You are on page 1of 43

United States Court of Appeals

For the First Circuit


No. 15-1009
ORIENTAL FINANCIAL GROUP, INC., ORIENTAL FINANCIAL SERVICES
CORP., ORIENTAL BANK AND TRUST,
Plaintiffs, Appellants,
v.
COOPERATIVA DE AHORRO Y CRDITO ORIENTAL,
Defendant, Appellee.

APPEAL FROM THE UNITED STATES DISTRICT COURT


FOR THE DISTRICT OF PUERTO RICO
[Hon. Jos Antonio Fust, U.S. District Judge]

Before
Barron, Hawkins,* and Lipez,
Circuit Judges.

Roberto C. Quiones-Rivera, with whom Leslie Yvette Flores


and McConnell Valds LLC were on brief, for appellants.
Carla Ferrari-Lugo, with whom Veronica Ferraiuoli-Hornedo was
on brief, for appellee.

August 3, 2016

Of the Ninth Circuit, sitting by designation.

LIPEZ, Circuit Judge.


judgment

that

Puerto

Rico

Four years ago, we affirmed a


credit

union

(in

Spanish,

"cooperativa") infringed on the trademark rights of a competing


bank by adopting a confusingly similar logo and trade dress.
Oriental Fin. Grp., Inc. v. Cooperativa de Ahorro y Crdito
Oriental, 698 F.3d 9 (1st Cir. 2012) ("Oriental I").

In this

subsequent appeal, we consider whether the credit union also


infringed the bank's word mark and trade name ORIENTAL with its
competing marks COOP ORIENTAL, COOPERATIVA ORIENTAL, ORIENTAL POP,
and CLUB DE ORIENTALITO.

Notwithstanding the similarity between

them, the district court found that the latter marks did not
infringe upon the former, and refused to enjoin their use.
With regard to COOP ORIENTAL, COOPERATIVA ORIENTAL, and
ORIENTAL

POP,

the

district

court's

infringement was clearly erroneous.


the

judgment

and

remand

for

determination

of

non-

We reverse that portion of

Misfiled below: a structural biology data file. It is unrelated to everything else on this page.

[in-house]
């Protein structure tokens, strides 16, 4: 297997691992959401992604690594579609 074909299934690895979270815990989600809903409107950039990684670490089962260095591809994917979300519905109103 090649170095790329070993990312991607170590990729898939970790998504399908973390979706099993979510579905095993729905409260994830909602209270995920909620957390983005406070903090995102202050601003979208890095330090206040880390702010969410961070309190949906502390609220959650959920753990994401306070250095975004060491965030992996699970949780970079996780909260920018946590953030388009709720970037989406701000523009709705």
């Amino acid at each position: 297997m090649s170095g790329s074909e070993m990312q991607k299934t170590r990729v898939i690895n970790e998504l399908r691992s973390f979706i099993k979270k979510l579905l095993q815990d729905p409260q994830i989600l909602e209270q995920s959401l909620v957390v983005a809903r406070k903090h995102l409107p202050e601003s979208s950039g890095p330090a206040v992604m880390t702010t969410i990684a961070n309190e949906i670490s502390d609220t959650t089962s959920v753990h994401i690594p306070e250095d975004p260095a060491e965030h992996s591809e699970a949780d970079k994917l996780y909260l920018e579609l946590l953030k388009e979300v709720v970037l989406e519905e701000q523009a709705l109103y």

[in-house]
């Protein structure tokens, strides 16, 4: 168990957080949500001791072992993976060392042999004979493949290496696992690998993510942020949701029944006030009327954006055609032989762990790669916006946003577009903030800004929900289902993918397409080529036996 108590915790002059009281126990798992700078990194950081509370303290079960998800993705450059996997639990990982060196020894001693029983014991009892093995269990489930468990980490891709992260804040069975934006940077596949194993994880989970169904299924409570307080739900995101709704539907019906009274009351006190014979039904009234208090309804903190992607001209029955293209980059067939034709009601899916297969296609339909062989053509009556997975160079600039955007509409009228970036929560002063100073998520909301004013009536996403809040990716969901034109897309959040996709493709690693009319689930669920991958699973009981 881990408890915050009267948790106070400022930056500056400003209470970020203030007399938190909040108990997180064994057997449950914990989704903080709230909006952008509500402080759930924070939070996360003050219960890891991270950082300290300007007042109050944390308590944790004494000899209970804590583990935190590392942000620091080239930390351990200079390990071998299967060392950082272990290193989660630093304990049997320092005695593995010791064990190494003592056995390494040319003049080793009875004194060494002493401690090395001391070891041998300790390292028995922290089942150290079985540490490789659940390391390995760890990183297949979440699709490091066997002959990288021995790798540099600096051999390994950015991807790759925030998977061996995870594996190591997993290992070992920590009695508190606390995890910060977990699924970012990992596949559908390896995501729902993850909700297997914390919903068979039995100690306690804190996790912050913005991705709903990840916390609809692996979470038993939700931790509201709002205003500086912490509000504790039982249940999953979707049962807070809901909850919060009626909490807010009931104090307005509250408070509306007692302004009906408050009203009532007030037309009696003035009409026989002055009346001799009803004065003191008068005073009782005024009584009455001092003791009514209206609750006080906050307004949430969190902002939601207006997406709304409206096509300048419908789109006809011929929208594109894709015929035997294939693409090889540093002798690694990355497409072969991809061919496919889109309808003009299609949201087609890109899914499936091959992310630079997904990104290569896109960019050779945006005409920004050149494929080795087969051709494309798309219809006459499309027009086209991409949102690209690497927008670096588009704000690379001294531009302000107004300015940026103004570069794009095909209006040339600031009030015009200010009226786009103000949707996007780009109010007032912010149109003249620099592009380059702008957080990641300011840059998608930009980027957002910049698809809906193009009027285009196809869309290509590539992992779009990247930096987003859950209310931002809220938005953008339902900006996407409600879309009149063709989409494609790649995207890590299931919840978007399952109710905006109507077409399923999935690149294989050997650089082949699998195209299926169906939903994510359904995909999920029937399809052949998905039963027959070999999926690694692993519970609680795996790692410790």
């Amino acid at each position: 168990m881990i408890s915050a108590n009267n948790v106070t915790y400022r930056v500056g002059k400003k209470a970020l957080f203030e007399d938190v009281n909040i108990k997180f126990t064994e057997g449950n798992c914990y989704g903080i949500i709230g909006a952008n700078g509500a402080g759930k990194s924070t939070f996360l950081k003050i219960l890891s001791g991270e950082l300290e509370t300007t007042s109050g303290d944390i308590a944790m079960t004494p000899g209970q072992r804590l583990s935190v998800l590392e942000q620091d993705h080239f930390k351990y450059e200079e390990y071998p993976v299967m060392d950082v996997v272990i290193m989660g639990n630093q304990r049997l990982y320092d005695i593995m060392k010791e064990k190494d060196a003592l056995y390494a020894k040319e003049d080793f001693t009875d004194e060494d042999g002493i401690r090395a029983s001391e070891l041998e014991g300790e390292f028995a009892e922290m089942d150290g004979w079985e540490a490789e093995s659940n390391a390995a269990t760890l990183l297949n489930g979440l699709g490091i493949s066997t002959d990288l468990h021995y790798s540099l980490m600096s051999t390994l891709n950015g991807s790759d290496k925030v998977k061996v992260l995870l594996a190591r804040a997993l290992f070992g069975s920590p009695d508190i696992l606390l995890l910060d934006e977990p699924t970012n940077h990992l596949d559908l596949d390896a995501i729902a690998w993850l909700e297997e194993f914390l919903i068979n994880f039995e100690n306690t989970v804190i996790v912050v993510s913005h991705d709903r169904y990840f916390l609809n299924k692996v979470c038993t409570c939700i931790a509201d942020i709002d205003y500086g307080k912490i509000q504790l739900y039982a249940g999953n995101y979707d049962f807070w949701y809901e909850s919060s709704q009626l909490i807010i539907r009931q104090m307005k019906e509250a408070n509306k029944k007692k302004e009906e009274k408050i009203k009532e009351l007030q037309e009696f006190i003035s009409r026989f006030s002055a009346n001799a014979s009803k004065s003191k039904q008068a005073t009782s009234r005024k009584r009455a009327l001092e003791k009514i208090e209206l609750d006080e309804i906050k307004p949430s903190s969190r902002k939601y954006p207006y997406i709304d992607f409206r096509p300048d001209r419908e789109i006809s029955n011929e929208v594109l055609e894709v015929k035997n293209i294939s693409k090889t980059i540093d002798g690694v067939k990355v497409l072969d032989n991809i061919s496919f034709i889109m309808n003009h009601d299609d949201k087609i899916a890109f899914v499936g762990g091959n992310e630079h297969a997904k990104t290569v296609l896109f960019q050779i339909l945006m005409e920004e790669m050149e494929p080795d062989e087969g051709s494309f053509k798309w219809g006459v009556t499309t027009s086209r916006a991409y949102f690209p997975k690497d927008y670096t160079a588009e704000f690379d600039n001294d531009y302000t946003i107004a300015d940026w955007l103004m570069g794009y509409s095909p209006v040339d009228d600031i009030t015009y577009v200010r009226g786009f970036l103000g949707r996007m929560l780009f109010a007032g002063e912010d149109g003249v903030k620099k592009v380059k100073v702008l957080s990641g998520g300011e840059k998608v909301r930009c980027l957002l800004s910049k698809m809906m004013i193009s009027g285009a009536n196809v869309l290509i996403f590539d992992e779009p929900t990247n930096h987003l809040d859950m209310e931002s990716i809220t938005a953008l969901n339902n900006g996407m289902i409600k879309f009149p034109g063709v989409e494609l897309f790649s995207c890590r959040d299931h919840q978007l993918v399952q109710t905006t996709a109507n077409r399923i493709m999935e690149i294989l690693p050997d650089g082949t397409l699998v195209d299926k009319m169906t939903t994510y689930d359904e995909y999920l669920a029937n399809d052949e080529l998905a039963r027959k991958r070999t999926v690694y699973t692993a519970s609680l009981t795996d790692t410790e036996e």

reconsideration

of

whether

the

injunction should be expanded to remedy the infringing use of those


marks.

We

conclude,

however,

that

the

district

court's

determination is supportable as to CLUB DE ORIENTALITO, and affirm


that portion of the judgment.

- 2 -

I.
A.

Competing financial institutions


Plaintiffs-appellants Oriental Financial Group, Inc.,1

Oriental Bank and Trust, and Oriental Financial Services Corp.


(collectively, "Oriental Group") originated in eastern Puerto Rico
and expanded to offices and retail locations throughout the island.
It has used the word mark ORIENTAL to market its financial services
since 1964.2
Although

it

The mark means "eastern" in both Spanish and English.


originally

signaled

Oriental

Group's

geographic

origins, it is now used as an arbitrary mark3 to distinguish its

Oriental Financial Group, Inc. changed its name to OFG


Bancorp on April 25, 2013, during the pendency of this litigation.
2

We use "word mark" herein to refer to a standard character


mark, not limited to "any particular font style, size or color,"
Citigroup Inc. v. Capital City Bank Grp., Inc., 637 F.3d 1344,
1353 (Fed. Cir. 2011) (quoting 37 C.F.R. 2.52(a)), or other
design elements, see Igloo Prods. Corp. v. Brantex, Inc., 202 F.3d
814, 815, 817 (5th Cir. 2000) (distinguishing trademark protection
for "a words-only trademark" from "a trademark including both words
and images in a distinct manner").
3

As an arbitrary mark, ORIENTAL does not convey to the


consumer that Oriental Group's financial services are somehow
"eastern" in their character. ORIENTAL, "when used with the . . .
services in issue, neither suggest[s] nor describe[s] any
ingredient, quality or characteristic of those . . . services." 2